Julian Cope, Concorde 2, Brighton | reviews, news & interviews
Julian Cope, Concorde 2, Brighton
Julian Cope, Concorde 2, Brighton
One of rock's great eccentrics is touring with only his guitar for company
Julian Cope is one of pop music’s outsiders, a singer and author who began his career in the post-punk pop band The Teardrop Exolodes but whose solo career has drifted gleefully off-radar, more recently releasing albums that blend psych, Gaelic music, blues and prog rock at the rate of about one a year. He takes to the stage decked out in his usual leather vest, knee-high leather boots, and beige three-quarter-lengths, with his grizzled mane poking out from under a navy cap and sunglasses. He’s greeted by a rowdy yet well-intentioned audience, who’ve evidently grown up with his music, heckling him like an old friend.
This is to be a performance based around a pared-back show featuring just the singer and his guitar. Starting with the first of many political tirades, he introduces his opening song, “Autogeddon Blues”, by ridiculing neo-fascists and advising the British Highway Authority to get their act together, and perhaps charming any audience members who feared his infamous drug intake of the Eighties and Nineties had addled his brain.
Musically, it takes him a while to hit his stride, but once he does, the audience are treated to song after song of beautifully stripped-down Cope. His set roams from the recent “As the Beer Flows Over Me” (written to accompany his flaming Viking funeral pyre, should he ever die, he tells the audience) to Teardrop staples like “The Great Dominions” and “The Culture Bunker”, so both his back catalogue and contemporary albums are out in full force.
His voice doesn’t seem to have changed much in the last 40-odd years, and is as clear and sonorous as it was in Teardrop days. “Double Vegetation” brings out a booming Walker Brothers-style crooner in him; similarly, the joyousness underpinning his higher melodies turns the weirder parts of his set - most notably “They Were on Hard Drugs” and “Cunts Can Fuck Off” - into psych-folk anthems which get the grinning audience bellowing along.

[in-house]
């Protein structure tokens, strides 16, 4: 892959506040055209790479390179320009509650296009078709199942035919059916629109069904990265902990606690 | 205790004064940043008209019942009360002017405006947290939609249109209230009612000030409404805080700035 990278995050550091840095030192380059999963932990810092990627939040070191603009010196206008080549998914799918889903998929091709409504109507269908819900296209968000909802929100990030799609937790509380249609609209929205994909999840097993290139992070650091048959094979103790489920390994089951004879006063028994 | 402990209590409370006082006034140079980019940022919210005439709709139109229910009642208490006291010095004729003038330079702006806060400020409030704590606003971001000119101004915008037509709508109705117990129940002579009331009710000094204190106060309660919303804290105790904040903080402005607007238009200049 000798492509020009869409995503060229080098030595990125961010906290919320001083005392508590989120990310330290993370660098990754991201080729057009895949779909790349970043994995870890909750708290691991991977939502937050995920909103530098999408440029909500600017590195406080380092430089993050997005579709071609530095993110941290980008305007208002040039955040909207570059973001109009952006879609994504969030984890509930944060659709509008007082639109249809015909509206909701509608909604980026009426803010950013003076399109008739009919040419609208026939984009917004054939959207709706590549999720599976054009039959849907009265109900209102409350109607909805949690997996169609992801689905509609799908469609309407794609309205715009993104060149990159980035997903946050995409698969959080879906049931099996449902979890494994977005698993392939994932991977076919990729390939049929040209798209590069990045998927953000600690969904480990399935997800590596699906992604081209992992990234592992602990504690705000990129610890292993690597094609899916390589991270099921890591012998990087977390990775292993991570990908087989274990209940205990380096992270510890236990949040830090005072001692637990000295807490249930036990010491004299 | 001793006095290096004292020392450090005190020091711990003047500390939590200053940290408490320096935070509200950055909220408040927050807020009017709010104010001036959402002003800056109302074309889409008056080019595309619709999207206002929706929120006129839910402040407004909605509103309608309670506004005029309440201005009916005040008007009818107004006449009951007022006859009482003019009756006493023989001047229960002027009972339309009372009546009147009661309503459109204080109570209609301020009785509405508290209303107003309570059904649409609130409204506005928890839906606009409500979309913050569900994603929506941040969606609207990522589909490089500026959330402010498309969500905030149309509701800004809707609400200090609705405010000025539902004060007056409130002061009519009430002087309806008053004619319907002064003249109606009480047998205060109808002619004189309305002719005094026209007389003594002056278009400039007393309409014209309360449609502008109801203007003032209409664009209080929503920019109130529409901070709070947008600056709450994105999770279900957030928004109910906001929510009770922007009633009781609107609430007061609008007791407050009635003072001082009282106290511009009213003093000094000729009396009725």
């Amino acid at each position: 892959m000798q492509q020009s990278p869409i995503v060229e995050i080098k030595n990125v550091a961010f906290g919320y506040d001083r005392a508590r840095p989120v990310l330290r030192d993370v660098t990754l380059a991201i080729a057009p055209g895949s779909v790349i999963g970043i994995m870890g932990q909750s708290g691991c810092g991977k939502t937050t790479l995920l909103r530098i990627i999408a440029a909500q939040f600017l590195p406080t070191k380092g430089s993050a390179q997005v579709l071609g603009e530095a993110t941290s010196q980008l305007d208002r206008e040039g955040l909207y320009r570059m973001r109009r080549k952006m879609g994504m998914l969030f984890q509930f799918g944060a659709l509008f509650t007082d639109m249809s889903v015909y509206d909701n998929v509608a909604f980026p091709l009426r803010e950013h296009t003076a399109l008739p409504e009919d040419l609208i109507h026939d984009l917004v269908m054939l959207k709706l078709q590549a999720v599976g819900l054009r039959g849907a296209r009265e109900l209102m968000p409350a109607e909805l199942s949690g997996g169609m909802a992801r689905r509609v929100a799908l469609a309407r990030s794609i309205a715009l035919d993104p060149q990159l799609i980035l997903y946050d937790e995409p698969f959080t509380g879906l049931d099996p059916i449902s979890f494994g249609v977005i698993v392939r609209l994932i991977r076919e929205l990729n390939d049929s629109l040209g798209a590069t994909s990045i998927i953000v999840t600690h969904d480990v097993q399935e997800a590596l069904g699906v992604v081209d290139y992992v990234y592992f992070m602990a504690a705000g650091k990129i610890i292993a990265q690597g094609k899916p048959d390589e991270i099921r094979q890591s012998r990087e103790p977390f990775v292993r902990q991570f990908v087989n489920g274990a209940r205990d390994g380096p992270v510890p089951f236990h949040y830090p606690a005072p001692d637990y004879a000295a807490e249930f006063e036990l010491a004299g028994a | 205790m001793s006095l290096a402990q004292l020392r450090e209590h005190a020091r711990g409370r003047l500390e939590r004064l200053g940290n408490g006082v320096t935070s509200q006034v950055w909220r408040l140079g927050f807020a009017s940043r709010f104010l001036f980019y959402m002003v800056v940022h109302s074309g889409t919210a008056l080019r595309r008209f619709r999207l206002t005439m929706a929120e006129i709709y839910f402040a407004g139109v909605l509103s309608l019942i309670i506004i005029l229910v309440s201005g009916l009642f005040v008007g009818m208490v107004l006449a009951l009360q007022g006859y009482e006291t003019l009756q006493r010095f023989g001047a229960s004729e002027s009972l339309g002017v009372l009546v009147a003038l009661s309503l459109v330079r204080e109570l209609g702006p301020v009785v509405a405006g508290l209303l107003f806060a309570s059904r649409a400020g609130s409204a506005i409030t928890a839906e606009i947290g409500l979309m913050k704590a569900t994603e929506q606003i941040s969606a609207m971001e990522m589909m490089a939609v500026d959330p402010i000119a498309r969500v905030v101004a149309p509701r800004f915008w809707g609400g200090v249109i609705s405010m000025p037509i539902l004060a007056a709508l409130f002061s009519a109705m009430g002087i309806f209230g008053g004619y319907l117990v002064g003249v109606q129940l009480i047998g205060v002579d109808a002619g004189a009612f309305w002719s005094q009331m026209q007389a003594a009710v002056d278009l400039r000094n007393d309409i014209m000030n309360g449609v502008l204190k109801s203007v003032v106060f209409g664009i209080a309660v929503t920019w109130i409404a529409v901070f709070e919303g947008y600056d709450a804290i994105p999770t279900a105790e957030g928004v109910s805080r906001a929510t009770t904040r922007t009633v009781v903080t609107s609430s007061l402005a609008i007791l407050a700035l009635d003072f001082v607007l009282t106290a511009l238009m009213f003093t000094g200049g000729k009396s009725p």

While Cope’s newest material arguably suits the one-man-with-a-guitar line-up he’s touring, the strongest moment of his set is “The Culture Bunker”, taken from 1981’s Wilder album by The Teardrop Explodes, “Polygram’s biggest commercial failure of the year,” in Cope’s words. His voice is all swagger and purpose, the guitar backing lazy and full. In simplifying the song, he elevates it to something euphoric, warm, and quite mesmerising.
As engaging an orator as performer, Cope’s rants cover everything from the nuggets of gold to be found on Hungarian eBay to Ian Hunter of Mott the Hoople’s choice of eyewear, and (quite predictably) psychedelic mushrooms. He regales us with his attempts to channel “the way of Billy Joel” while he was writing a decidedly anti-folk song about political tyrants and prophets, before launching into the lilting “Cromwell in Ireland”. Foot-stamping and sarcastic, he’s nearer Billy Bragg than Billy Joel, which turns out to be no bad thing.
The low points of his set are few and scattered. He ends a few songs by putting his guitar through what seems to be a feedback-generating flanger pedal, which completely overrides any guitar riffs or solos he might be playing. The momentum of his set similarly drops during the relatively dull “I’m Your Daddy”, taken from his 1994 monstrosity 20 Mothers, yet Cope ends on a high. The whole audience that appears to be enraptured, or even vocally contributing, to an increasingly frantic version of “Pristeen” from his well-regarded 1991 album Peggy Suicide.
Although Cope is by no means the post-punk poster boy, there's much to enjoy in his blisteringly funny monologues and enduring musical talent.
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